What do I need to know about HIV transmission and the law?

In a number of countries, criminal law is being used in cases where HIV has been passed on from one person to another (transmission), or even when there is a perceived risk that this might have happened (exposure). This is mostly applied to cases of possible sexual transmission.

In some cases, existing laws on assault are used. In others, legislation has been created especially to deal with the situation where someone is considered to have exposed someone to HIV or passed it on.

This is sometimes called either ‘intentional’ (where someone is considered to have acted deliberately) or ‘reckless’ (where they were considered not to have taken enough care to avoid exposure or passing on HIV).

It generally means that someone did not disclose their HIV-positive status to their sexual partner, and did not take enough care to avoid the risk of transmission. The detail of the laws varies a lot from country to country.

This area of law is very complicated, especially as it can be very hard to prove (or disprove) someone’s role and behaviour in exposing or transmitting HIV to another person.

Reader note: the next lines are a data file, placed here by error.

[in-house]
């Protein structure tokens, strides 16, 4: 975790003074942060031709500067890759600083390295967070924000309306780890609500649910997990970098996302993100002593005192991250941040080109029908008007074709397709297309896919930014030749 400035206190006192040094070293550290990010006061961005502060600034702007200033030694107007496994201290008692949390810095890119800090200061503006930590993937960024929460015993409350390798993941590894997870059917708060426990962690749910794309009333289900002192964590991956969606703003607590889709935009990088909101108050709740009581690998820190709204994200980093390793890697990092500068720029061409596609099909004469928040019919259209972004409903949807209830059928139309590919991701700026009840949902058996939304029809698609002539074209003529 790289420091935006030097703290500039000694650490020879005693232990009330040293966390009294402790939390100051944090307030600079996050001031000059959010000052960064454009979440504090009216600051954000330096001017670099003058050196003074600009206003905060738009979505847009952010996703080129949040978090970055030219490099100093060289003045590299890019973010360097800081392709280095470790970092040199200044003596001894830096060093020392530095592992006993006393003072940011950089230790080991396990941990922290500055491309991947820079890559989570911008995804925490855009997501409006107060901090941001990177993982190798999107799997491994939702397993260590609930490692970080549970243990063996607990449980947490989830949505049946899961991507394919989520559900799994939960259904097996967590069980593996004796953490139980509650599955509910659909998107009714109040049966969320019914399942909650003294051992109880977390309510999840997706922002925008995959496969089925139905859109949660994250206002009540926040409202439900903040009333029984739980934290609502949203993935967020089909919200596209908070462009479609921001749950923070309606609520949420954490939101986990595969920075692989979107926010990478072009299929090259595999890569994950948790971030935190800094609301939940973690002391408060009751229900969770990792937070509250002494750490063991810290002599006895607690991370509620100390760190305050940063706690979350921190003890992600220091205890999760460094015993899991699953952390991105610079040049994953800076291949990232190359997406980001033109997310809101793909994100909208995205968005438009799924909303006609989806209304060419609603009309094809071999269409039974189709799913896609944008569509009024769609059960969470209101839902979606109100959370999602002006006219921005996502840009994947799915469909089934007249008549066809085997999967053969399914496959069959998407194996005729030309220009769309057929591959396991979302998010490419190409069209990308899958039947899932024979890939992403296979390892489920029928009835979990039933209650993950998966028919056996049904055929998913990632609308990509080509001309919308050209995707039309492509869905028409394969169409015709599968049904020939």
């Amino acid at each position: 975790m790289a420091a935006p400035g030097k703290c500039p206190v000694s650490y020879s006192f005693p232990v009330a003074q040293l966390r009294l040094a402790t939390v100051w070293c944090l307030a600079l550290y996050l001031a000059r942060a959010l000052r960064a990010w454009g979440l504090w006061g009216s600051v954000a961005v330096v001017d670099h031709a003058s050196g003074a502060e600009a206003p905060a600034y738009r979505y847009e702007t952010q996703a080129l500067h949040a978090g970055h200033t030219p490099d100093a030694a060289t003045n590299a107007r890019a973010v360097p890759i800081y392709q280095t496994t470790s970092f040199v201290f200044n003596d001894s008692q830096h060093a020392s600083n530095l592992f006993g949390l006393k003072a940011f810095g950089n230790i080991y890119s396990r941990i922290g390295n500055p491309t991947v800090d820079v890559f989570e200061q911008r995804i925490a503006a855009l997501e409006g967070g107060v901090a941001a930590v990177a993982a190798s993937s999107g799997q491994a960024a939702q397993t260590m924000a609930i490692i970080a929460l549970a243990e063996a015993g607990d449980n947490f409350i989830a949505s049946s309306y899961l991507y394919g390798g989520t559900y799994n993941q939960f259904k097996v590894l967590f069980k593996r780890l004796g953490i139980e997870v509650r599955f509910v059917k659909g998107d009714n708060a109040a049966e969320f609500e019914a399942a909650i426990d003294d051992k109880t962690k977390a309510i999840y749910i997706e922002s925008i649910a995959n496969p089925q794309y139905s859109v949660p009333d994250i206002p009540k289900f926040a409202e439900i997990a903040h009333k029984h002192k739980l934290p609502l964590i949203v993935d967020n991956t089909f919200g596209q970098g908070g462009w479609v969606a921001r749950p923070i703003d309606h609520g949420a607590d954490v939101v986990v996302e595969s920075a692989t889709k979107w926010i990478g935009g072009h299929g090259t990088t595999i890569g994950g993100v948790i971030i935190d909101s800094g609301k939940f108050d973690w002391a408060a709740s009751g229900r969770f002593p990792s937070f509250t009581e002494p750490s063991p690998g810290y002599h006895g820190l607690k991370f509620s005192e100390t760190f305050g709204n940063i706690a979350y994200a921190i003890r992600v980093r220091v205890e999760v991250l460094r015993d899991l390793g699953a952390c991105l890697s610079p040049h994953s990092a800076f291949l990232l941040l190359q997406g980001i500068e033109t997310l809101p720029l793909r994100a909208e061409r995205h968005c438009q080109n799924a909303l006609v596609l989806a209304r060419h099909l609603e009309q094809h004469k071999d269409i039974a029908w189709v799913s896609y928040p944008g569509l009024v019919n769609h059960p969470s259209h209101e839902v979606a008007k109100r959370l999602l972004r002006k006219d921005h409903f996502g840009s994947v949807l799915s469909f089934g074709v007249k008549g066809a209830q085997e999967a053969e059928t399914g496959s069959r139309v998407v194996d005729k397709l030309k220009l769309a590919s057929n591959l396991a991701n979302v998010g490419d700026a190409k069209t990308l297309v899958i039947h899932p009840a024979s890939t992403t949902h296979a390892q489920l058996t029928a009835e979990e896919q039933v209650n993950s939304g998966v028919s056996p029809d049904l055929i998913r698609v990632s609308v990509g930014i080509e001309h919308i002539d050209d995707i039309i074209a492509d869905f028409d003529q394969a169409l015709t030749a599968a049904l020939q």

If you have a complaint made against you under one of these laws, it is very important that you get expert legal advice as soon as possible. An HIV support organisation is often a good place to start in finding this advice.

If you think you would like to make a complaint against someone, it’s equally important you get some advice and the chance to talk it through. Once you go to the police, it can be hard to change your mind about this action. An HIV organisation will be able to help you make a decision about the best action to take.

Click here to find out more about the law in different countries around the world.

Click here to read about the law in England and Wales.

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